·        select one of the goals from the school’s improvement plan. Describe the goal and the procedures for implementation. (In working with a partner, students may choose a goal which is common to both school improvement plans. Each student would examine and describe how the goal is being implemented at their particular school.)

·        research the topic to see if there are any studies to support the strategies being implemented

·        where possible, include any outcomes from the school’s implementation of the goal eg changes in EOC’s

·        include interviews with teachers or administrators relating to the goal and the strategies implemented

·        include any recommendations



Note:  1) The focus of the project is on your learning about high schools and getting comfortable and knowledgeable about how high schools work. It is an in-the-field assignment not a library review of the literature.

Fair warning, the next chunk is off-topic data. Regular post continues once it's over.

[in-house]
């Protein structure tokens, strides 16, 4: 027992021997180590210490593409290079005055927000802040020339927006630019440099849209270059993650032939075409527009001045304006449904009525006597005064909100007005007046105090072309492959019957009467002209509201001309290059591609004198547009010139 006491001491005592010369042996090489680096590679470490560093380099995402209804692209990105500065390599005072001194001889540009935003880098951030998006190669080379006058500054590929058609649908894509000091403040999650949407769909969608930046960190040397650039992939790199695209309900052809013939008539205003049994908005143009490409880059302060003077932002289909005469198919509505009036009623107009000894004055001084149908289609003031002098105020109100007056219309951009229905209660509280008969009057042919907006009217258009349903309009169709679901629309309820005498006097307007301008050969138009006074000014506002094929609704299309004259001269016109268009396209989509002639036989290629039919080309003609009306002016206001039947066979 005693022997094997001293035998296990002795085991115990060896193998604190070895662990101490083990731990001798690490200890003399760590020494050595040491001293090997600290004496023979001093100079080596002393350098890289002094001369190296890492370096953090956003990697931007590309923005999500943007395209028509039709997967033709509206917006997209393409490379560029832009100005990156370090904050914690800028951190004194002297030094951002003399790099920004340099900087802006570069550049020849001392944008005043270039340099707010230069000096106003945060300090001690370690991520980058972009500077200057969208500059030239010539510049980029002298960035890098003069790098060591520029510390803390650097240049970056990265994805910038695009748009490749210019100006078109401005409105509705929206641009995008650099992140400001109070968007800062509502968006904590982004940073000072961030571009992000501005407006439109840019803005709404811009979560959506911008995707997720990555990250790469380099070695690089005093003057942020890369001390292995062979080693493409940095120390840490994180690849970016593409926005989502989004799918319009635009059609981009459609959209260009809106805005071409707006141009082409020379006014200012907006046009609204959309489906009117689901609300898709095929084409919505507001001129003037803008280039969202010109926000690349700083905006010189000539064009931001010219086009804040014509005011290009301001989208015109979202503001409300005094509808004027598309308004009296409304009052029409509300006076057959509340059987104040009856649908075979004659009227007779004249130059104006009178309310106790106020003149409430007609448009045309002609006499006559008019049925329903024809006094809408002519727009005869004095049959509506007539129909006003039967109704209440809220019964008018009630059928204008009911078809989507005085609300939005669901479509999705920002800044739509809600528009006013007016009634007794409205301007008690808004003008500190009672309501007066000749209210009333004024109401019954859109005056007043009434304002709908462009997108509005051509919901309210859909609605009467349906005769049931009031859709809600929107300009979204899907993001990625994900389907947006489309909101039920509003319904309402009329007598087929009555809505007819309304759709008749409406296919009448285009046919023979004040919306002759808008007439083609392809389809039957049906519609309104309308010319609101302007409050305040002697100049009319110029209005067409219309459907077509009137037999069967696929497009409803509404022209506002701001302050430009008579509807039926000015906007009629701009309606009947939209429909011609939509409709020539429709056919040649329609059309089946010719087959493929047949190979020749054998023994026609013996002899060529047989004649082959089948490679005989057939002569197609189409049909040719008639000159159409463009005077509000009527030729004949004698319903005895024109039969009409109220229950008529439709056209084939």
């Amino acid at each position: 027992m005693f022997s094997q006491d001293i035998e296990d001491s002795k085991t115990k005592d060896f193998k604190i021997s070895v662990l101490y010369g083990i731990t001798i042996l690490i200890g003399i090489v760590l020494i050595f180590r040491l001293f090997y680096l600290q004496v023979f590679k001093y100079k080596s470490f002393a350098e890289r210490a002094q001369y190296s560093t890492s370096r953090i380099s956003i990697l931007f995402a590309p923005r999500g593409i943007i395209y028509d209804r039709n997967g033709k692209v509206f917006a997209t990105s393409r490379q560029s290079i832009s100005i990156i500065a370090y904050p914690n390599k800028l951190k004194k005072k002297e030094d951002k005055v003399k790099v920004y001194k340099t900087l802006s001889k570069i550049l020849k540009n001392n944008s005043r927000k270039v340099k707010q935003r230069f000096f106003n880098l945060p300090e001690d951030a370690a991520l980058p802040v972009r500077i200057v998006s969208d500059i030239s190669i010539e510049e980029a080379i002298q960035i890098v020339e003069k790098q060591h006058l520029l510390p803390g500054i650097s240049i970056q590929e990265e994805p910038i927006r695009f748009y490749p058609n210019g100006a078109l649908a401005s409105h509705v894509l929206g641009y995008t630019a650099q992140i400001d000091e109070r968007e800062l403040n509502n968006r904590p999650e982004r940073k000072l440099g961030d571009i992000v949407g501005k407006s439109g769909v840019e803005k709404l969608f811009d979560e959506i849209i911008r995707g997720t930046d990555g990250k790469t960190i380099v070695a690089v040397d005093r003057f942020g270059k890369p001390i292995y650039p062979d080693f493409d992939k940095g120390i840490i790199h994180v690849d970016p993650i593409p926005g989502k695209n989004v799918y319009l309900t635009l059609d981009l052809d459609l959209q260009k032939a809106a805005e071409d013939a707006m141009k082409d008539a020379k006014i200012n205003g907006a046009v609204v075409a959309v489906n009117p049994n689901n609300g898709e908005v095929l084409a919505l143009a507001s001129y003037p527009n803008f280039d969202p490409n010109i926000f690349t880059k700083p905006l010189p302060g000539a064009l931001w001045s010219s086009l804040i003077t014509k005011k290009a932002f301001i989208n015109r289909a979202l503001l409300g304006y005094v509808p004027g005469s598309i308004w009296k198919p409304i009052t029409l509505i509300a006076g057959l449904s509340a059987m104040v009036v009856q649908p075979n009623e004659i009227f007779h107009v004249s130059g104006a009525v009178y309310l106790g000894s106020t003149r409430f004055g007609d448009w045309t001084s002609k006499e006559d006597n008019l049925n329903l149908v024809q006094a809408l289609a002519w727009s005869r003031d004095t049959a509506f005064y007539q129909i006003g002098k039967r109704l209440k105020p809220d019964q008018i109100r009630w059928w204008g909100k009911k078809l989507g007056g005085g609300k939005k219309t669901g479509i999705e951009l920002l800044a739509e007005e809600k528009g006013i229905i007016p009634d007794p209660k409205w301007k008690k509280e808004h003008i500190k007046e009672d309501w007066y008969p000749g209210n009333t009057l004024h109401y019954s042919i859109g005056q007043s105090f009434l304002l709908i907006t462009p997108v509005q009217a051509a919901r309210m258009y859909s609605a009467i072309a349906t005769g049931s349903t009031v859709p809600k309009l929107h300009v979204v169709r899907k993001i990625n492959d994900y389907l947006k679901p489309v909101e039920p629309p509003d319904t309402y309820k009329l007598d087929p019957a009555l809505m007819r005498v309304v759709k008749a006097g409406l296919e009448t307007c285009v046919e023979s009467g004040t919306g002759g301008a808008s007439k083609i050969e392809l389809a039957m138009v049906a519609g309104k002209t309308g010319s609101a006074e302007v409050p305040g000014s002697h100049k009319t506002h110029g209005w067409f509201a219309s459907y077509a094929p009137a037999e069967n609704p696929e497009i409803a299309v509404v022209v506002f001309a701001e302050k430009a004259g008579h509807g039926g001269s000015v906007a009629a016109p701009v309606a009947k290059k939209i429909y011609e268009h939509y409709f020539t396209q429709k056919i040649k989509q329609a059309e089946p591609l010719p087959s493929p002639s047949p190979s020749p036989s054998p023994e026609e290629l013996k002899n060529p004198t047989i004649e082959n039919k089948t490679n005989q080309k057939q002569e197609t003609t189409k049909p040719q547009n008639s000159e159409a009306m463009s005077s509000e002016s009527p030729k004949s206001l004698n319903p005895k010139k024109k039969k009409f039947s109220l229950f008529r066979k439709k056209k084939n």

2) This is a significant assignment. If it is apparent that the School Improvement Plan at your school, is not a meaningful plan for investigation – i.e. it is not taken seriously at your school – then talk with me.


School Report (25 points): Students will observe, assist, and teach 3 lessons.  Successful completion of the field experience, including teaching three times, is a requirement to pass the course.

  For your School Report, include:

1.      Background information on the school e.g. number of students, student characteristics, school philosophy etc. While, the School Report card can be attached, I am most interested in your selection and response to the data (5).